Could you be suffocating the Earth without knowing it?
“The Wilderness holds answers to more questions than we have yet learned to ask.”
― Nancy Newhall
What role does the wilderness play in your life?
It might be tempting to think only of the occasional bush walk you step in to when your schedule allows it.
But what of the oxygen you breathe? The rainwater you drink? Perhaps even the chair that you're sitting on? Ecologists refer to ecosystem services as the natural features that "contributes directly to the social, physical and economic wellbeing and survival of people as well as wildlife."
Rather than picturing nature as an external body of services, I think it's wiser to consider the civilisation we build as emergent from the natural world.
We are hosts to our microbiome, a tremendous array of micro-organisms who work to metabolize nutrients into more useful compounds for our body.
In the very same way, planet earth hosts us as its own micro-organisms. We, human kind, are placed here with millions of other species to metabolize nutrients into more useful compounds.
Basic elements like carbon and nitrogen turn into amino acids, proteins, living tissues, beings, brains and perhaps even the instinct for survival.
These elements move up food chains, or compost downwards. They are flung out into the atmosphere or buried into the ground. And over millennia these cycles undulate like the lungs in your chest.
The Earth too needs to breathe.
With so many species competing with each other, wilderness historically finds a happy equilibrium where no one species dominates the landscape. It is in the harmony of wilderness, where chaos rests in a natural order.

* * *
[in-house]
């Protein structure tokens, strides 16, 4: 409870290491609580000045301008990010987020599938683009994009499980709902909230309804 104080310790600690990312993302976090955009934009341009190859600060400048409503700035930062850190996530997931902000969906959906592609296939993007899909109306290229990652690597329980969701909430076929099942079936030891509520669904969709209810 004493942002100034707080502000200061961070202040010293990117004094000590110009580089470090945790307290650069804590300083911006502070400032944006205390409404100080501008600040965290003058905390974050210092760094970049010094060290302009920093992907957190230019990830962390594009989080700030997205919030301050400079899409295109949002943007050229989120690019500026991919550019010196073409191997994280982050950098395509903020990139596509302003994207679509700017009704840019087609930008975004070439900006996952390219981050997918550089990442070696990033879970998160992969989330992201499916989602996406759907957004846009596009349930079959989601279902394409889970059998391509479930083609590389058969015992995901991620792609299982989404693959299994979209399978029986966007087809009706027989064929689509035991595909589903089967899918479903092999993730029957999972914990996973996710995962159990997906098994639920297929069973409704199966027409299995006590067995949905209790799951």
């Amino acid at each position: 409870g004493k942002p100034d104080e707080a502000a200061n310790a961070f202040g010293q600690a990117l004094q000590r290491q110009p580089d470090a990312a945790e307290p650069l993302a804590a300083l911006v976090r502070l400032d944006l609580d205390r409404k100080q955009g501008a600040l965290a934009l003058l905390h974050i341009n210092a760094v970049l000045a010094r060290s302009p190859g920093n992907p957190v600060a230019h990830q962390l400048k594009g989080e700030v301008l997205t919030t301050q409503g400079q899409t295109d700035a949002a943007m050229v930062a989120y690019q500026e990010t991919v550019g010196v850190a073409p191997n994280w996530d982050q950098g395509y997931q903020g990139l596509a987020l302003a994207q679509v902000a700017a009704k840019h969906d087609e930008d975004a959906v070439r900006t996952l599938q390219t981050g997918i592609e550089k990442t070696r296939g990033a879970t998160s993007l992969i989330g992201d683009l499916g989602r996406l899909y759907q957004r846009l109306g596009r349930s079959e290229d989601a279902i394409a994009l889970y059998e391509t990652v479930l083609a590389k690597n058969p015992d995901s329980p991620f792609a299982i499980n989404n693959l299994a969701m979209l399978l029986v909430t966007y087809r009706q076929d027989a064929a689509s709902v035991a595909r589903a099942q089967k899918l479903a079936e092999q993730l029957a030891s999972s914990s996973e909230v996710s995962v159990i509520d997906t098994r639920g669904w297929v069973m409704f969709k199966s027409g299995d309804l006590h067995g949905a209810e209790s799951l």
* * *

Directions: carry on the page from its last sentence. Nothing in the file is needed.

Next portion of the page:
This, I'm afraid to say, is an antiquated concept. For far too long one species has held dominion over the rest. I'm talking about you, and me, and the rest of humankind.
And just as when an imbalance of your microbiome can cause stomach ulcers, this imbalance of species is metabolizing useful nutrients into compounds of global disease (eg. plastic, carbon dioxide, methane).
There has been a much needed focus on the importance of reducing these compounds, yet we at Mindful Foods believe that restoring the natural order onto altered landscapes is just as important.
Rewilding, by eradicating invasive species and replenishing the native. By reducing our footprint of managed land, and letting nature run wild.
Without that, the Earth cannot breathe.
Here is a map demonstrating the land use of Australia. Note, that the purple indicates where wilderness grows mostly unbridled.
This is a picture of nature throttled, a nation that cannot breathe.
Wanna know more?
One method of rewilding is re-introducing predatory species - famously, wolves to Yellowstone National Park. In our case, Tasmanian Devils could play an important role in reestablishing natural balance in our wilderness areas. Watch the video here:
Plus, recently Radio National's Future Tense featured a story on "Locking down nature in order to liberate it". It’s a great listen, and can be found here.
May the wild be with you!